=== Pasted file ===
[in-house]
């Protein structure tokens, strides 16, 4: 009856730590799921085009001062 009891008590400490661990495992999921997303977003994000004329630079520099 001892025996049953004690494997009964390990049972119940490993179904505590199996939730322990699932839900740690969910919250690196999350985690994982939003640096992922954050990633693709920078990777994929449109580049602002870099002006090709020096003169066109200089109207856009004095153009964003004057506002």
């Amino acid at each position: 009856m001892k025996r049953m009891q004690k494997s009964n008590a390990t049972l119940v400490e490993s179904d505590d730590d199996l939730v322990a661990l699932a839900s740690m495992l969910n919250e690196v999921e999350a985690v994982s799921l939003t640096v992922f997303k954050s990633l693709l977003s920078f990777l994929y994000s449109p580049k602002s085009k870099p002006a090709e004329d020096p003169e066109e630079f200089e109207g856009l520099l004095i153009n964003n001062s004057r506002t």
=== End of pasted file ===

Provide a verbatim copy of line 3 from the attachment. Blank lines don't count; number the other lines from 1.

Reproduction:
């Amino acid at each position: 009856m001892k025996r049953m009891q004690k494997s009964n008590a390990t049972l119940v400490e490993s179904d505590d730590d199996l939730v322990a661990l699932a839900s740690m495992l969910n919250e690196v999921e999350a985690v994982s799921l939003t640096v992922f997303k954050s990633l693709l977003s920078f990777l994929y994000s449109p580049k602002s085009k870099p002006a090709e004329d020096p003169e066109e630079f200089e109207g856009l520099l004095i153009n964003n001062s004057r506002t």